As an administrator, it can be challenging to reassure parents after a threat that their child is safe in the same school, and even same classroom, with the student who threatened violence.

“That’s the balance that the school has to strike of making sure there are proper supports and interventions but also making sure that people have the assurances. They need to feel that they are, in fact, safe. And that’s difficult to do sometimes.”

The key to feeling safe after an incident in a school starts with a proactive approach, according to Klinger. While schools usually don’t disclose an emergency plan, schools should be open and upfront that they do have procedures in place to protect children.

“We really work with schools to have these kind of conversations with parents before something like this happens so that people understand the process, and what a threat assessment is, and what are some examples of supports and interventions, so that people aren’t doing it for the first time when they’re feeling vulnerable and emotional and upset,” said Klinger. “I think the more you can communicate with parents about your preparedness, and what you are doing to keep their kids safe, the better everybody is.”

Virginia was one of the first states to mandate behavioral threat assessments, Klinger said, where you follow a very specific process to determine if a student is at risk for violence against themselves or others.

Waynesboro Public Schools have threat assessment teams that include the Waynesboro Police Department, Barber said. The Code of Virginia sets out requirements for schools to follow in cases of threatening behavior or bullying. Barber believes the threat assessment program at WPS exceeds those requirements.

“The takeaway in all of this is that schools need to work on the front end to be proactive instead of waiting for incidents to happen,” Klinger said. “The more that schools can do prevention and proactively communicate and make plans and provide training, the better off they are going to be.”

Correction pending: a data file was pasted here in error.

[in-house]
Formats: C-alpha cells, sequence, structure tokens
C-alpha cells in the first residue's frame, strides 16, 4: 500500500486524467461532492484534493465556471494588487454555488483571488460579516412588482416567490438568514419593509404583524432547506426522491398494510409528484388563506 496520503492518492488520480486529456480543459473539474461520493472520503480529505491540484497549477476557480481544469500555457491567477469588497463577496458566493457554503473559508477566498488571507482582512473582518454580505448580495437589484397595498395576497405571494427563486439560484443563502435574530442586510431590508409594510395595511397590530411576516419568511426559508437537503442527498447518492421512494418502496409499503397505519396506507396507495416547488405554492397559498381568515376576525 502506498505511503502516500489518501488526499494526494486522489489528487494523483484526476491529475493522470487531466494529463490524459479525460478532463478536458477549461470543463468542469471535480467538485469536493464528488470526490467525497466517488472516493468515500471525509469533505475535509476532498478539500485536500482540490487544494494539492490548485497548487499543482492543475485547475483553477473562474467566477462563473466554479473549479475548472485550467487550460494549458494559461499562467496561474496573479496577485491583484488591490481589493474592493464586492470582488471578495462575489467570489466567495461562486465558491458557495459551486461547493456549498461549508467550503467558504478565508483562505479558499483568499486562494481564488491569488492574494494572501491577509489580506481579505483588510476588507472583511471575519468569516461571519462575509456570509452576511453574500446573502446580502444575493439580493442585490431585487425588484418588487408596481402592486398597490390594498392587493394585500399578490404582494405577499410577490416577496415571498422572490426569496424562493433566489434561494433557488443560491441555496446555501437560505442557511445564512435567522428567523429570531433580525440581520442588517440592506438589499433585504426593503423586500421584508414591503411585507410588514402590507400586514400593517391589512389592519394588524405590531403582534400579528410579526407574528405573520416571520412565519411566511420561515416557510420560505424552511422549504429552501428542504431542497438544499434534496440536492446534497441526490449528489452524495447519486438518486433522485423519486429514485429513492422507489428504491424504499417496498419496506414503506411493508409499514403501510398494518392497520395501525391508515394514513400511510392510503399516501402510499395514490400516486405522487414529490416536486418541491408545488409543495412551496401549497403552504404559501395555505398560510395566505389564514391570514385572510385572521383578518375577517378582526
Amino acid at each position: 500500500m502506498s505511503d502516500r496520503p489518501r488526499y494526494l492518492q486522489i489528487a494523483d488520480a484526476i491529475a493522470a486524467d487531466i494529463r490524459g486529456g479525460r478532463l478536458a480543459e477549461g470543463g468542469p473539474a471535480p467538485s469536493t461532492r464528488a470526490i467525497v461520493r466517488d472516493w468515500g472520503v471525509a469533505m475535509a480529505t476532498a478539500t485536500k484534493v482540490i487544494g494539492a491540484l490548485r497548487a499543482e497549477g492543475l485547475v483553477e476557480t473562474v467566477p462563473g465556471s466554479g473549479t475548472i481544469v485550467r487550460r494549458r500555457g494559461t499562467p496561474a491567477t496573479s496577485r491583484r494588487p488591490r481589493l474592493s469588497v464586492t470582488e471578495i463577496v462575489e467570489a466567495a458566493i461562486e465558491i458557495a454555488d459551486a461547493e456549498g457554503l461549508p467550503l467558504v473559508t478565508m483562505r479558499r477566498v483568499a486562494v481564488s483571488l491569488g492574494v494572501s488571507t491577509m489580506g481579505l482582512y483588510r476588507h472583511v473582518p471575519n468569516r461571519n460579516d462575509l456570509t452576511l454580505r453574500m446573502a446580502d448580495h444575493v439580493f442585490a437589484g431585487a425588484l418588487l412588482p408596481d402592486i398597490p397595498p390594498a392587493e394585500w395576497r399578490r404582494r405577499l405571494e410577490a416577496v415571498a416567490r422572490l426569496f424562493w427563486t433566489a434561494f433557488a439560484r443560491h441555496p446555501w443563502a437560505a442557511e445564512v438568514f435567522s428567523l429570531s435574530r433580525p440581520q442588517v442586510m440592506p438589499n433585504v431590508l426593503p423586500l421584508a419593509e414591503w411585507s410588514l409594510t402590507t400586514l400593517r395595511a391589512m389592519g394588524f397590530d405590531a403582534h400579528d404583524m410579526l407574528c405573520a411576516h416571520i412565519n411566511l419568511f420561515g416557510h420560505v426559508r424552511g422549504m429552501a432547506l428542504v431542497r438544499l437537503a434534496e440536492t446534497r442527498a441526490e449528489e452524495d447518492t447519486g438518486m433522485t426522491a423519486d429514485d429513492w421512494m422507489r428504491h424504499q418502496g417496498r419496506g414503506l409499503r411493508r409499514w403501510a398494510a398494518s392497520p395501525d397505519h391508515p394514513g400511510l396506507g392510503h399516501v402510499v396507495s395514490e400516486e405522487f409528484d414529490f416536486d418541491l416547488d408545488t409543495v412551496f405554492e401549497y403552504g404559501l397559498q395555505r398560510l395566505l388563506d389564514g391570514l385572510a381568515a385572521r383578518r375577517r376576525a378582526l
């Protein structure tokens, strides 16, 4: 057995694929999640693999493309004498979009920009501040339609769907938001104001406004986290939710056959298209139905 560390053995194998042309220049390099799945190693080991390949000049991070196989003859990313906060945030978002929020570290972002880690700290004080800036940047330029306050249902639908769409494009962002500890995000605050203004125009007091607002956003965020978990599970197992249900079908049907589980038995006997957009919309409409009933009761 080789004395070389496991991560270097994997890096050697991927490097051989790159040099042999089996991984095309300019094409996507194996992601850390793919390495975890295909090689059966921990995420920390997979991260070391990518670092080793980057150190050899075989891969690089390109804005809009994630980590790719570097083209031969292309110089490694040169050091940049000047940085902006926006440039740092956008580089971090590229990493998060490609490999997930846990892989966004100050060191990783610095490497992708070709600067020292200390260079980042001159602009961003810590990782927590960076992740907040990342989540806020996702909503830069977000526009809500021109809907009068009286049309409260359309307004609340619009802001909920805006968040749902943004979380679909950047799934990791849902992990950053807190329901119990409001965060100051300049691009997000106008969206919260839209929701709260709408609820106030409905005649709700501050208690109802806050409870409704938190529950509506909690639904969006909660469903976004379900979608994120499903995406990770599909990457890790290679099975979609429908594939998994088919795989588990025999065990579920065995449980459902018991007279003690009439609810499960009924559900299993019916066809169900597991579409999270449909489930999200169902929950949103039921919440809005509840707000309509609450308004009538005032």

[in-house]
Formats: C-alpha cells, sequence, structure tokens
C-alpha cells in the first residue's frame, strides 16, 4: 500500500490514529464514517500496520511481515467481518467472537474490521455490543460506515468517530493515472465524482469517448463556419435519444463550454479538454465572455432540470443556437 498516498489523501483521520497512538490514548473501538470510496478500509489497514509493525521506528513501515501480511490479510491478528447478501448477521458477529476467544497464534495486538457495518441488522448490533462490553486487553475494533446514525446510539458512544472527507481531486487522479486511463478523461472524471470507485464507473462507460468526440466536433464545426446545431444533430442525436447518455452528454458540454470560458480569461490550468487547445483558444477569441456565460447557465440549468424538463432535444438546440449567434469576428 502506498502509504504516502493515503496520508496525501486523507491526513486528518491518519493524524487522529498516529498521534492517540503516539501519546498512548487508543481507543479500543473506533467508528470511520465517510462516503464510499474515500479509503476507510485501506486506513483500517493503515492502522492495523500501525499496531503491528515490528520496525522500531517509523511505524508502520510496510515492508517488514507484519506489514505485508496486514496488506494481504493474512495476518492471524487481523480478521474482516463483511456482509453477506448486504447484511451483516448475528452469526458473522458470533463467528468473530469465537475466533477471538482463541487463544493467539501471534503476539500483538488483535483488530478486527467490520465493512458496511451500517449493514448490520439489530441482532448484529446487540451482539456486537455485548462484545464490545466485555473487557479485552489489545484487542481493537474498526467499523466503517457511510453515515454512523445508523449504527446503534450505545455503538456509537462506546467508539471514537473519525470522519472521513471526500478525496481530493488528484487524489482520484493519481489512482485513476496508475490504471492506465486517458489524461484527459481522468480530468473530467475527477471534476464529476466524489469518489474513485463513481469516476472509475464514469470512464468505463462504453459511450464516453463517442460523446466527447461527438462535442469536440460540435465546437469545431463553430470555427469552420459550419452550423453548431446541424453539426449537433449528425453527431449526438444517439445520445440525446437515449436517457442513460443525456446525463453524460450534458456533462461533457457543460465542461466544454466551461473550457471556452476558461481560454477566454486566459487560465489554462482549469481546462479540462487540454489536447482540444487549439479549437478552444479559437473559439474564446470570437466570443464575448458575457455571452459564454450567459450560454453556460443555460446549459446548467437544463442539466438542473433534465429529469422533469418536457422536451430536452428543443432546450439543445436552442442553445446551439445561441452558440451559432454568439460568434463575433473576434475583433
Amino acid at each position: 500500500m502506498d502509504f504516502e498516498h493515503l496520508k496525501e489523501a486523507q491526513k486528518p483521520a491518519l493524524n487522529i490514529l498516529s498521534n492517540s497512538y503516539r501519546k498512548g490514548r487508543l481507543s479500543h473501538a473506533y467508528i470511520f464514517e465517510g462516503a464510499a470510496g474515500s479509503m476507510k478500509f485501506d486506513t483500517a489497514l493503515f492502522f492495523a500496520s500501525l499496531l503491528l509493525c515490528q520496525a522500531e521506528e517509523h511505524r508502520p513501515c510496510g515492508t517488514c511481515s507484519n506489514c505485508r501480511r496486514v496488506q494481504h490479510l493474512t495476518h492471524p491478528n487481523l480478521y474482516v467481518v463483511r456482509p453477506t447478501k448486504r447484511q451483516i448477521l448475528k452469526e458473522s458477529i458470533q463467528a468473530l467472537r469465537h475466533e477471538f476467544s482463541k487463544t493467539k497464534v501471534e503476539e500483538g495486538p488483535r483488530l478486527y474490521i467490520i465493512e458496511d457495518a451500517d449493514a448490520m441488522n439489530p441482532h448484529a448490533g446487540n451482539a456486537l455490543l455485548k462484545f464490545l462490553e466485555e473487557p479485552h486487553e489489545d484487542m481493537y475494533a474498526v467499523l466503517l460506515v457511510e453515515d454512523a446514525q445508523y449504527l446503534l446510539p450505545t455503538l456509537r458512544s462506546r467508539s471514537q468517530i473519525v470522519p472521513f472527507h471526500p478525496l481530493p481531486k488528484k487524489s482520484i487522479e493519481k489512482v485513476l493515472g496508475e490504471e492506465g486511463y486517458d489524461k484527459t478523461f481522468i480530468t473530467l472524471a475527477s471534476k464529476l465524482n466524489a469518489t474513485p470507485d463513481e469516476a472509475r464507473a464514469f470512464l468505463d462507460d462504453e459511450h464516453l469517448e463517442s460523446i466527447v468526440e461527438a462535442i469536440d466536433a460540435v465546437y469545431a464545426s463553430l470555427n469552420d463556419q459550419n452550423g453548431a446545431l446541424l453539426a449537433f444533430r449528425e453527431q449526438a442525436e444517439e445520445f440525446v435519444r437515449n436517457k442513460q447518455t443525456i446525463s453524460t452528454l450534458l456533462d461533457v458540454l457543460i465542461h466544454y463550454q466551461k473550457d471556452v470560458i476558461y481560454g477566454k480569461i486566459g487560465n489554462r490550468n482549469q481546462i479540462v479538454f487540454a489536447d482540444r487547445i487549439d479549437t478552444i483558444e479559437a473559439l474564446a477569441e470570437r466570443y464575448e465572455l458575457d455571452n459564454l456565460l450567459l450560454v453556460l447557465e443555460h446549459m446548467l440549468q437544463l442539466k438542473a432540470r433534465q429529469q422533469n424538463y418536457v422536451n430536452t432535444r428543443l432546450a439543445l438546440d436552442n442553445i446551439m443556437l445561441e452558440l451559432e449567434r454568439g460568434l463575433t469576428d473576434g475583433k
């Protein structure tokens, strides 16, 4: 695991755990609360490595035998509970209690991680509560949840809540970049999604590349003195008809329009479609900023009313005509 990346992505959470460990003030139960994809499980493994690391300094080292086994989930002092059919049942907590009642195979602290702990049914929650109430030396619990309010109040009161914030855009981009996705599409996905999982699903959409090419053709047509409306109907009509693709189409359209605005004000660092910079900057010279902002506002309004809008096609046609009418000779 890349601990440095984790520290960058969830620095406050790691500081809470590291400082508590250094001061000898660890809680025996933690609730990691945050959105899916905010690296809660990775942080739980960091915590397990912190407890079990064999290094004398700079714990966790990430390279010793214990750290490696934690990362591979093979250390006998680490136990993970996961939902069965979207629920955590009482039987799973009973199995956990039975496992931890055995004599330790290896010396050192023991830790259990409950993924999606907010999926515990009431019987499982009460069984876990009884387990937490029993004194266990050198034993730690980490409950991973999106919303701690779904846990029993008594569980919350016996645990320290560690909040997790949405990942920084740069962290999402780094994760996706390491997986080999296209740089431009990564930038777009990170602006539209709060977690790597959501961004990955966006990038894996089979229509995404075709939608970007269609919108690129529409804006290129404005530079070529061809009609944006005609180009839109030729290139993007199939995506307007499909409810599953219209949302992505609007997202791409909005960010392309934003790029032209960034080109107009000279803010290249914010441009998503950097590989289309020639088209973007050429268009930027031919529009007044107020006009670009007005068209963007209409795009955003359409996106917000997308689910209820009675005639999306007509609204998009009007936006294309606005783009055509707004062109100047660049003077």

Barber said that Waynesboro Schools have proactive strategies that are used to support families and the children involved with threats, and that staff members “do everything we can to prevent violence.”

Klinger said that the research of ESSN over the past several years has shown that despite more prevention is schools, violence is continuing to happen.

“It’s not just isolated to just secondary schools,” Klinger said. “Elementary schools certainly have the same kind of challenges of people making threats … it really points to the need for a really comprehensive kind of K-12 approach to school safety. The high school isn’t the only place we need to worry about.”

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Crystal Graham

Crystal Graham

Crystal Abbe Graham is the regional editor of Augusta Free Press. A 1999 graduate of Virginia Tech, she has worked for nearly 25 years as a reporter and editor for several Virginia publications, written a book, and garnered more than a dozen Virginia Press Association awards for writing and graphic design. She was the co-host of "Viewpoints," a weekly TV news show, and co-host of Virginia Tonight, a nightly TV news show. Her work on "Virginia Tonight" earned her a national Telly award for excellence in television.